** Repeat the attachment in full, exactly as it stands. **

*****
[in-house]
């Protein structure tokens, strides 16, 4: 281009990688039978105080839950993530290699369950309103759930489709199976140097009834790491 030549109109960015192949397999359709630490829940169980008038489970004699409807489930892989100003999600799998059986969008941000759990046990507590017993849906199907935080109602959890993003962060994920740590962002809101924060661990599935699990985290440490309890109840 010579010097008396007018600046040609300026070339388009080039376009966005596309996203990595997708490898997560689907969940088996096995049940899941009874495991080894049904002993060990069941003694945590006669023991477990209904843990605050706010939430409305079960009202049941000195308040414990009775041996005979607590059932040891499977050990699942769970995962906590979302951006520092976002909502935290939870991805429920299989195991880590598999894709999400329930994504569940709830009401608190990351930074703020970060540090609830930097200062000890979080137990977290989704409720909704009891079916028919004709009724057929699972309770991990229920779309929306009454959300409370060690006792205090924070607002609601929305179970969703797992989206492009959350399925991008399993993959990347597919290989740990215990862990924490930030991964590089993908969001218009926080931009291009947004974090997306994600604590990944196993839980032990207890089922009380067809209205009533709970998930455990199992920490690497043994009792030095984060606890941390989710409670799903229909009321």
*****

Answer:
[in-house]
């Protein structure tokens, strides 16, 4: 281009990688039978105080839950993530290699369950309103759930489709199976140097009834790491 030549109109960015192949397999359709630490829940169980008038489970004699409807489930892989100003999600799998059986969008941000759990046990507590017993849906199907935080109602959890993003962060994920740590962002809101924060661990599935699990985290440490309890109840 010579010097008396007018600046040609300026070339388009080039376009966005596309996203990595997708490898997560689907969940088996096995049940899941009874495991080894049904002993060990069941003694945590006669023991477990209904843990605050706010939430409305079960009202049941000195308040414990009775041996005979607590059932040891499977050990699942769970995962906590979302951006520092976002909502935290939870991805429920299989195991880590598999894709999400329930994504569940709830009401608190990351930074703020970060540090609830930097200062000890979080137990977290989704409720909704009891079916028919004709009724057929699972309770991990229920779309929306009454959300409370060690006792205090924070607002609601929305179970969703797992989206492009959350399925991008399993993959990347597919290989740990215990862990924490930030991964590089993908969001218009926080931009291009947004974090997306994600604590990944196993839980032990207890089922009380067809209205009533709970998930455990199992920490690497043994009792030095984060606890941390989710409670799903229909009321």